Media and entertainment[edit]

During the 2012 Eurovision Song Contest, Norway voted singer Touraj "Tooji" Keshktar all the way to the European finals.[7] Model and actress Negar Khan became a notable celebrity after appearing in the Norwegian version of reality TV-series Paradise Hotel, while former Miss Norway pageant Aylar Lie (née Sharareh Dianati) has long been a famous artist, glamor-model and actress on Norwegian screens.[8] In the news media, journalist Mina Ghabel Lunde worked for several years as a reporter for the Norwegian Broadcasting Corporation before becoming PR-chief at Warner Music Norway. She is now a reporter at Dagens Næringsliv, the Norwegian Business Daily.[9] while Mina Hadjian was a successful but controversial radio personality and talk-show host during the late 2000s.[10]

Science and technology[edit]

Physician and neuroscientist Mahmood Amiry-Moghaddam is an award-winning medical researcher and human rights activist, as well as co-founder of the Iran Human Rights foundation which monitors human rights violations in Iran, amongst his achievements are: His Majesty the King's Gold medal for the best medical PhD at the University of Oslo, Amnesty International Norway’s human rights prize 2007 and Anders Jahre’s medical prize for young investigators 2008.[11] Mariam Kaynia is an award-winning scientist and researcher in the fields of electrical engineering and information technology.[12] Kaynia is the daughter of Amir M. Kaynia, professor at the department of structural engineering at the Norwegian University of Science and Technology (NTNU) in Trondheim.[13]

Notable Norwegian-Iranians[edit]

See also[edit]


  1. ^ a b Ebadi, Shirin, Iran Awakening: A Memoir of Revolution and Hope by Shirin Ebadi with Azadeh Moaveni, Random House, 2006, p.78–79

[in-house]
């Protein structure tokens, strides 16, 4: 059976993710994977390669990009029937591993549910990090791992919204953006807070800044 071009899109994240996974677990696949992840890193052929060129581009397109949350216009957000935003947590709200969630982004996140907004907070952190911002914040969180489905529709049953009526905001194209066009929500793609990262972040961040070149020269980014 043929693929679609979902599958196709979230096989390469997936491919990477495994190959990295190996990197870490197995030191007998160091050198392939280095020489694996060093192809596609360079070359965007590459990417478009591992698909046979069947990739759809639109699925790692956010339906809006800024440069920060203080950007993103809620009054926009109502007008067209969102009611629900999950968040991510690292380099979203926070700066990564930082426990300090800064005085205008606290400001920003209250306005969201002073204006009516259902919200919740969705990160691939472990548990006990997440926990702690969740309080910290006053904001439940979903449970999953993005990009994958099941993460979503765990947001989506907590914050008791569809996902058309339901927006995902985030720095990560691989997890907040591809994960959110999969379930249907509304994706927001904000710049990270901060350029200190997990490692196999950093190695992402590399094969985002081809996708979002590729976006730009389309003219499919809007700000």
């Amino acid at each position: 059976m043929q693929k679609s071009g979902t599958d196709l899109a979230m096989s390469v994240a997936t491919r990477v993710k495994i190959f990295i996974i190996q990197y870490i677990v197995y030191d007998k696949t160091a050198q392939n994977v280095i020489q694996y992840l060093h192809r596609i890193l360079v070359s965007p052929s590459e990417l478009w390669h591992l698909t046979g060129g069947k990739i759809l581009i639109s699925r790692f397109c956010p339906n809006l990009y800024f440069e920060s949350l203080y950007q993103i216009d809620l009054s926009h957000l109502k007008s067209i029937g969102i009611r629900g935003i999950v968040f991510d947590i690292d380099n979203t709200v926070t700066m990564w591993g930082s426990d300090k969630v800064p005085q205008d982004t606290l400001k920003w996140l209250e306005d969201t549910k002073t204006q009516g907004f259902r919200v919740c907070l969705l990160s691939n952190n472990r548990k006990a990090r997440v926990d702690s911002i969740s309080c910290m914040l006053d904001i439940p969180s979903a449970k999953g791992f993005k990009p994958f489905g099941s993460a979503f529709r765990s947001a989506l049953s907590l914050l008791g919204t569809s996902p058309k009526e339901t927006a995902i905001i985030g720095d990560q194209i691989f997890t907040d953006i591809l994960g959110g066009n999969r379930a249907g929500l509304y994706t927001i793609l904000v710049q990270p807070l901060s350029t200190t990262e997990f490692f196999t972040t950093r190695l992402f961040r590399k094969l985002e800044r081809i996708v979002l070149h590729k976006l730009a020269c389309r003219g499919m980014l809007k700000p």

2. ^ Barstad, Stine (2 September 2011). "Mangfoldet er Oslo's styrke". (in Norwegian). Retrieved 19 September 2012.
  3. ^ Langslet, Kristin (2009-06-16). "Iran-finansierte terrorister står bak vold". (in Norwegian). Retrieved 2012-09-05.
  4. ^ Køsling, Ingvild-Anita (2012-09-13). "- Jeg er ingen slagen mann". (in Norwegian). Retrieved 19 September 2012.
  5. ^ Ellingsgard, Gro (24 December 2006). "Brobyggeren". Drammens tidende (in Norwegian). Retrieved 19 September 2012.
  6. ^ Fiskvik, Eli Pauline. "Bahrami, Farahnaz (1962-)". (in Norwegian). Retrieved 2012-09-04.
  7. ^ Rydning, Anders (2012-05-25). "Tooji videre til MGP-finalen". (in Norwegian). Retrieved 2012-09-04.
  8. ^ "Aylar Lie - God Kveld Norge". (in Norwegian). Retrieved 20 September 2012.
  9. ^ "Mina Ghabel Lunde (29)" (in Norwegian). Retrieved 20 September 2012.
  10. ^ Pettersen, Jonas. "Jeg er i grunnen veldig klar for fengsel nå". (in Norwegian). Retrieved 20 September 2012.
  11. ^ "Mahmood Amiry-Moghaddam". Academic Staff. University of Oslo. Retrieved 19 September 2012.
  12. ^ Kaynia, Mariam. "Biography". Homepage of Mariam Kaynia. Dept. of Electronics and Telecommunications, NTNU. Retrieved 19 September 2012.
  13. ^ "Amir M. Kaynia". Employees. University of Trondheim, NTNU. Retrieved 19 September 2012.